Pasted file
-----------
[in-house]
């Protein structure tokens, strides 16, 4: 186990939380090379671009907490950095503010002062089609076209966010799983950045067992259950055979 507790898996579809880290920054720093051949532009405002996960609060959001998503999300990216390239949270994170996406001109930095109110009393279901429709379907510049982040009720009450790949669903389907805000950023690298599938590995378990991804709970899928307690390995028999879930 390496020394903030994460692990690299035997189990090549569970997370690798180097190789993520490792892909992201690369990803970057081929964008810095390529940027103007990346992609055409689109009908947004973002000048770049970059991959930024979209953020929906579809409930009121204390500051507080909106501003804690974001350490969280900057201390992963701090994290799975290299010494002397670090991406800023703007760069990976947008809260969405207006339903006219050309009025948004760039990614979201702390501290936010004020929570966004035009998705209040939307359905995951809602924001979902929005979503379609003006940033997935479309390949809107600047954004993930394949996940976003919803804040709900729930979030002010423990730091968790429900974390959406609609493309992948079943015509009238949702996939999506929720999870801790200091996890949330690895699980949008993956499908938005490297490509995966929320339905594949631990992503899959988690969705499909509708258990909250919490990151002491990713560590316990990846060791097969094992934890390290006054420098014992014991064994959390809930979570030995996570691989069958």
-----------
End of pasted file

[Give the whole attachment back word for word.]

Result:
[in-house]
């Protein structure tokens, strides 16, 4: 186990939380090379671009907490950095503010002062089609076209966010799983950045067992259950055979 507790898996579809880290920054720093051949532009405002996960609060959001998503999300990216390239949270994170996406001109930095109110009393279901429709379907510049982040009720009450790949669903389907805000950023690298599938590995378990991804709970899928307690390995028999879930 390496020394903030994460692990690299035997189990090549569970997370690798180097190789993520490792892909992201690369990803970057081929964008810095390529940027103007990346992609055409689109009908947004973002000048770049970059991959930024979209953020929906579809409930009121204390500051507080909106501003804690974001350490969280900057201390992963701090994290799975290299010494002397670090991406800023703007760069990976947008809260969405207006339903006219050309009025948004760039990614979201702390501290936010004020929570966004035009998705209040939307359905995951809602924001979902929005979503379609003006940033997935479309390949809107600047954004993930394949996940976003919803804040709900729930979030002010423990730091968790429900974390959406609609493309992948079943015509009238949702996939999506929720999870801790200091996890949330690895699980949008993956499908938005490297490509995966929320339905594949631990992503899959988690969705499909509708258990909250919490990151002491990713560590316990990846060791097969094992934890390290006054420098014992014991064994959390809930979570030995996570691989069958």